Performing system-level verification on a System-on-Chip (SoC) design is crucial for ensuring the correct function and overall performance of the entire system, rather than individual components. With NanoSoC, there are multiple options for performing system-level verification. The verification framework presented in this Project uses a Python co-simulation environment called Cocotb. Cocotb was chosen for 1) quick creation of a verification environment, 2) the growing use of Python as a language in the verification and design community and 3) support for the use of multiple simulators. Cocotb supports drive and monitoring of an RTL test bench, and with bus extensions allows generation of stimulus and checks against references in a single script. The other advantage of this approach is the ability to reuse test components for testing at chip-level, on FPGA designs and within ASIC testbeds.
System-level verification involves testing the integrated SoC with all its components, subsystems, and external interfaces, emulating the real-world operating conditions and use cases. Some of the important things to test for at a system level are:
- Integration Validation - have components been connected into the system correctly.
- Interaction Verification - are components able to communicate with one another.
- Use-case validation - are the intended use cases of the system able to be carried out correctly.
- Performance validation - is the system able to meet performance requirements, especially in required use cases.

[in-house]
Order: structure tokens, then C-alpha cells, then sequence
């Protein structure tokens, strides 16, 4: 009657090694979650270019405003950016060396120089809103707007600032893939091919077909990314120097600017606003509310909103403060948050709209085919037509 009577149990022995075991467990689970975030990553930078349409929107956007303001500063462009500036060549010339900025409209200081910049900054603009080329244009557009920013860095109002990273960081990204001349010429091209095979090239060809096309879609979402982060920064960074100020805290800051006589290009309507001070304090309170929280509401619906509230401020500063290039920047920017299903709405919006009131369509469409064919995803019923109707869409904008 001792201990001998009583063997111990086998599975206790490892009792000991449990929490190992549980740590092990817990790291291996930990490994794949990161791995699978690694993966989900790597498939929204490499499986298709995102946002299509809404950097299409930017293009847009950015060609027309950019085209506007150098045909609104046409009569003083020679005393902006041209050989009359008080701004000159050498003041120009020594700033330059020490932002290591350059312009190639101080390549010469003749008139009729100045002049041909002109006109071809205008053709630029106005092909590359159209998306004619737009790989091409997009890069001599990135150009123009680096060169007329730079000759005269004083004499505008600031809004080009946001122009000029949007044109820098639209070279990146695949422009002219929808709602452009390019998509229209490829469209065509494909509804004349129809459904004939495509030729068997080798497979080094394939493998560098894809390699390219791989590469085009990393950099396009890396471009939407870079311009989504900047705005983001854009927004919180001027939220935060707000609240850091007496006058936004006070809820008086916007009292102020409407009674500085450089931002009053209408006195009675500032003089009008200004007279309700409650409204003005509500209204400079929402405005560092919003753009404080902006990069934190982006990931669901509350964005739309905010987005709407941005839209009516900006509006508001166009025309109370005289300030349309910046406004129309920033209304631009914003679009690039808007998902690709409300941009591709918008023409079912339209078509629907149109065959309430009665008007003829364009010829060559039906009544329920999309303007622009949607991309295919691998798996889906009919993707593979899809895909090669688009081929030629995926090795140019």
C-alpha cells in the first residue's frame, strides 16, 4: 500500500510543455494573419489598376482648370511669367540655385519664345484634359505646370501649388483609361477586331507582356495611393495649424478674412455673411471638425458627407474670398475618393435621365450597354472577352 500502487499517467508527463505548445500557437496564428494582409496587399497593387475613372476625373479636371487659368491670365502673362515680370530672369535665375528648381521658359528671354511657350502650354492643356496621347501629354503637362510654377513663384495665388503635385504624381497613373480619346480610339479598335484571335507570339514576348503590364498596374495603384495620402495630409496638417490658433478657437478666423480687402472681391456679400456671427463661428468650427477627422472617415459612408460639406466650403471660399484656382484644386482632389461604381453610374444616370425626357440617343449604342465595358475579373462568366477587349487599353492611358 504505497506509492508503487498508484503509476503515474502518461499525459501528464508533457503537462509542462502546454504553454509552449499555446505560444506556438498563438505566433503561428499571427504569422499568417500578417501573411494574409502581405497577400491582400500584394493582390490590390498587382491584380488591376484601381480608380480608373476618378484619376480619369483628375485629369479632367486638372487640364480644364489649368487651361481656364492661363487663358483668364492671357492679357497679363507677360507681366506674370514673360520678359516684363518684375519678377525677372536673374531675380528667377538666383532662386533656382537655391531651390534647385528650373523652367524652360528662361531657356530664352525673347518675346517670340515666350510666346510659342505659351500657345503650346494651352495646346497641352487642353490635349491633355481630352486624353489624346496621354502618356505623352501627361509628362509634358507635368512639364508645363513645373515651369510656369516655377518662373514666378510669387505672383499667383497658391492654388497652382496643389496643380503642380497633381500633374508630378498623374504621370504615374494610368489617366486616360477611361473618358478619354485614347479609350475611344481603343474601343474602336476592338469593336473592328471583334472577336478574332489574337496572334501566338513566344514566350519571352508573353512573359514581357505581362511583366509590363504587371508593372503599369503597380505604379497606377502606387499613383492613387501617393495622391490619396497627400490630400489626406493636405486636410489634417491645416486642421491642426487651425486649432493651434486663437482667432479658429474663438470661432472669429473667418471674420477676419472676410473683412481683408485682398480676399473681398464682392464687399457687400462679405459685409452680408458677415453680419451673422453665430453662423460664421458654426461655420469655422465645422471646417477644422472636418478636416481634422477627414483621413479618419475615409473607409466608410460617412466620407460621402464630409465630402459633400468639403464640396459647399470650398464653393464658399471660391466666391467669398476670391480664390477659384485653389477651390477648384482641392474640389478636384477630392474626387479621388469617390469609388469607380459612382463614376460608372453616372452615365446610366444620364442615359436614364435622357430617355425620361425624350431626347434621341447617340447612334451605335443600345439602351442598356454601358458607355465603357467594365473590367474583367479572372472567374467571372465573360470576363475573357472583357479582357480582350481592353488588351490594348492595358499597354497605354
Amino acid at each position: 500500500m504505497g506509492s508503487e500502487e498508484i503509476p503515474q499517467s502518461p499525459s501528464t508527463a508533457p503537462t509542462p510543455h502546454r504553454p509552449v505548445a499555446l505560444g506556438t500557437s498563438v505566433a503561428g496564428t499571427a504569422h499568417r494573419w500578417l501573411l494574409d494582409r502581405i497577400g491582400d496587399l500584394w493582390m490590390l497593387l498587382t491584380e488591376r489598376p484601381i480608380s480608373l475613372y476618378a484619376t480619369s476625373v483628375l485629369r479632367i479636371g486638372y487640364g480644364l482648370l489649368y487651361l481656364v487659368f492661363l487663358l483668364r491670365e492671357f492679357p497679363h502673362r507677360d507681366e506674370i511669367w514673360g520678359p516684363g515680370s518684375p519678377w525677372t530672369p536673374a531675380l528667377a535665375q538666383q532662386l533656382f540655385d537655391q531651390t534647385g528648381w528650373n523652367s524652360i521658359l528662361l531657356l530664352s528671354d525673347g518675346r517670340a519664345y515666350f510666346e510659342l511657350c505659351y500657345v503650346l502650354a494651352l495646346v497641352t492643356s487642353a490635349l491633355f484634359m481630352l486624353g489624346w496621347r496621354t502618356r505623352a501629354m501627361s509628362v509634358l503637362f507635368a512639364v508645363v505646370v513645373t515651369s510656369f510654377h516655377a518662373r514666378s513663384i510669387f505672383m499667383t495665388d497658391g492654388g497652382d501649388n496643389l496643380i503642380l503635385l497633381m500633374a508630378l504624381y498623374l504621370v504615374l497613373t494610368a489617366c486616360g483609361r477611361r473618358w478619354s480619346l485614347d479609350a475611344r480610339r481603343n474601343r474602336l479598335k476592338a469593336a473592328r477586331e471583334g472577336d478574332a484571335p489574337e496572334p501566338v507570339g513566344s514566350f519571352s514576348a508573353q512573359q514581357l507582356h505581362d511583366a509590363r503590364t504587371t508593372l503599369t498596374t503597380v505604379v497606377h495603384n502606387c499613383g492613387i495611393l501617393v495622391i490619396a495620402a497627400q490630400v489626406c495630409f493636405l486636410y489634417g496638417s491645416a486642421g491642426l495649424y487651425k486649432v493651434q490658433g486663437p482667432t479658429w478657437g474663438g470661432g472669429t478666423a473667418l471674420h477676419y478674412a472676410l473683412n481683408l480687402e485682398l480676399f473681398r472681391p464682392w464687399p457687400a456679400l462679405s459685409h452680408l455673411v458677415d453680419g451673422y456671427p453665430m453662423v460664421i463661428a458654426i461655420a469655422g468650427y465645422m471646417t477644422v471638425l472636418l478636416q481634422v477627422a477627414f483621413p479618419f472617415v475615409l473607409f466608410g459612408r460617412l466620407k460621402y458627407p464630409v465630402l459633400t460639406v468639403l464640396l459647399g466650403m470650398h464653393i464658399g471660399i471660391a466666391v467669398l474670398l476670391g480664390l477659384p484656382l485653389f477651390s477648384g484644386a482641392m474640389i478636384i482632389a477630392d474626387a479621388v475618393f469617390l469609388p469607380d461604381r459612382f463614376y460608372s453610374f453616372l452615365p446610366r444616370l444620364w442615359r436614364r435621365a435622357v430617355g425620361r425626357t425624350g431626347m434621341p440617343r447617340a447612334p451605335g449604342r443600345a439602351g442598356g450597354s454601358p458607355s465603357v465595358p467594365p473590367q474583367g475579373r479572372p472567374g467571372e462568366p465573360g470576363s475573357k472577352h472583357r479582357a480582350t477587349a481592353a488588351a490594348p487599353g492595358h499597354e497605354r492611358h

- External Interface Verification - how does the SoC interact with the outside world and are use cases tested.
NanoSoC is a basic SoC framework comprised of an Arm Cortex-M0, Arm DMAC, a SoCLabs SoCDebug debug manager and a variety of subordinate regions containing accelerators, peripherals and memories.
To perform the System Test, the following diagram shows the proposed structure of the test environment:
The main concept for this test bench implementation is to drive and monitor the Cocotb AXI stream interfaces into an AXI Stream to FT1248 Interface that is already within the NanoSoC core, this allows the Cocotb test bench to inject ADP commands into the NanoSoC.
Within the constraints of this system testbench, a Verification Plan can be generated for NanoSoC. This aspect of the Project is currently being worked on but the sections are:
- Laying out the objectives of the VPlan
- Specifying the scope of the testing - which features and components are to be tested and which are we not
- Specifying test environment - which tools, simulators and coverage analysers are being used
- Set out Verification goals - aims to hit on functional and code coverage of design
- Create a list of feature points to create tests against
- Generate a list of tests to get complete feature coverage
As the project is progressed and completed, the testbench for the NanoSoC will be created and confirmed in actual testing phase against the NanoSoC. More to follow...